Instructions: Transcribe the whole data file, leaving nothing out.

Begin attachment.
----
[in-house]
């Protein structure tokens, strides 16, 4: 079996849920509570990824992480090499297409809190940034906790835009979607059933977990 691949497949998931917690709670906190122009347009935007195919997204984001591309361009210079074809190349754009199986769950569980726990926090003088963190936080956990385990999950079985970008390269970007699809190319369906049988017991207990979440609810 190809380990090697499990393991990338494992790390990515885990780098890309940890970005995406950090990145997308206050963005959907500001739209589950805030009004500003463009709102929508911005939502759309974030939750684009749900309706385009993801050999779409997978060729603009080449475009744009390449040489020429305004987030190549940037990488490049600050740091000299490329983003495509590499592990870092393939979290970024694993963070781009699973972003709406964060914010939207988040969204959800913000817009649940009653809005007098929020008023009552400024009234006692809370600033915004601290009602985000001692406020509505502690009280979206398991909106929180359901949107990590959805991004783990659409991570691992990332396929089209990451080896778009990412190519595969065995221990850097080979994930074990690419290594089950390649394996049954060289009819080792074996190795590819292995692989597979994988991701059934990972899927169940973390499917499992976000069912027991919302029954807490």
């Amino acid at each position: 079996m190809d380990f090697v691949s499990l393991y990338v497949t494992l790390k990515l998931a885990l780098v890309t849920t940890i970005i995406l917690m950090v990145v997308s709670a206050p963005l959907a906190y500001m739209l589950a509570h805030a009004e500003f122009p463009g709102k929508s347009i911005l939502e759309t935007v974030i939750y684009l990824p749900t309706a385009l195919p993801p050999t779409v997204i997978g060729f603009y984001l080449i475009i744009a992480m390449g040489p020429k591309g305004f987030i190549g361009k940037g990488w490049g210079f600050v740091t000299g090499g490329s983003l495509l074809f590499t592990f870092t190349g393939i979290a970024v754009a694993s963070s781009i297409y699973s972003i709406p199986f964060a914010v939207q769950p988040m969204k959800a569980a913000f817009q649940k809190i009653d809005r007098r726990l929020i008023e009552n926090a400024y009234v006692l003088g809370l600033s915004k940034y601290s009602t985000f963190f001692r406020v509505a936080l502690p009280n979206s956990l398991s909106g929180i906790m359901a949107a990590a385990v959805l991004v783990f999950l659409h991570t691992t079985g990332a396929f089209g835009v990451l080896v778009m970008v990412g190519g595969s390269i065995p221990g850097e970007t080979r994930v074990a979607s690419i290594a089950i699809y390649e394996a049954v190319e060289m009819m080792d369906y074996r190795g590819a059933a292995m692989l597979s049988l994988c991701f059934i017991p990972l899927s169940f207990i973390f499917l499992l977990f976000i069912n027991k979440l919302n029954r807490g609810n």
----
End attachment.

[in-house]
């Protein structure tokens, strides 16, 4: 079996849920509570990824992480090499297409809190940034906790835009979607059933977990 691949497949998931917690709670906190122009347009935007195919997204984001591309361009210079074809190349754009199986769950569980726990926090003088963190936080956990385990999950079985970008390269970007699809190319369906049988017991207990979440609810 190809380990090697499990393991990338494992790390990515885990780098890309940890970005995406950090990145997308206050963005959907500001739209589950805030009004500003463009709102929508911005939502759309974030939750684009749900309706385009993801050999779409997978060729603009080449475009744009390449040489020429305004987030190549940037990488490049600050740091000299490329983003495509590499592990870092393939979290970024694993963070781009699973972003709406964060914010939207988040969204959800913000817009649940009653809005007098929020008023009552400024009234006692809370600033915004601290009602985000001692406020509505502690009280979206398991909106929180359901949107990590959805991004783990659409991570691992990332396929089209990451080896778009990412190519595969065995221990850097080979994930074990690419290594089950390649394996049954060289009819080792074996190795590819292995692989597979994988991701059934990972899927169940973390499917499992976000069912027991919302029954807490």
């Amino acid at each position: 079996m190809d380990f090697v691949s499990l393991y990338v497949t494992l790390k990515l998931a885990l780098v890309t849920t940890i970005i995406l917690m950090v990145v997308s709670a206050p963005l959907a906190y500001m739209l589950a509570h805030a009004e500003f122009p463009g709102k929508s347009i911005l939502e759309t935007v974030i939750y684009l990824p749900t309706a385009l195919p993801p050999t779409v997204i997978g060729f603009y984001l080449i475009i744009a992480m390449g040489p020429k591309g305004f987030i190549g361009k940037g990488w490049g210079f600050v740091t000299g090499g490329s983003l495509l074809f590499t592990f870092t190349g393939i979290a970024v754009a694993s963070s781009i297409y699973s972003i709406p199986f964060a914010v939207q769950p988040m969204k959800a569980a913000f817009q649940k809190i009653d809005r007098r726990l929020i008023e009552n926090a400024y009234v006692l003088g809370l600033s915004k940034y601290s009602t985000f963190f001692r406020v509505a936080l502690p009280n979206s956990l398991s909106g929180i906790m359901a949107a990590a385990v959805l991004v783990f999950l659409h991570t691992t079985g990332a396929f089209g835009v990451l080896v778009m970008v990412g190519g595969s390269i065995p221990g850097e970007t080979r994930v074990a979607s690419i290594a089950i699809y390649e394996a049954v190319e060289m009819m080792d369906y074996r190795g590819a059933a292995m692989l597979s049988l994988c991701f059934i017991p990972l899927s169940f207990i973390f499917l499992l977990f976000i069912n027991k979440l919302n029954r807490g609810n």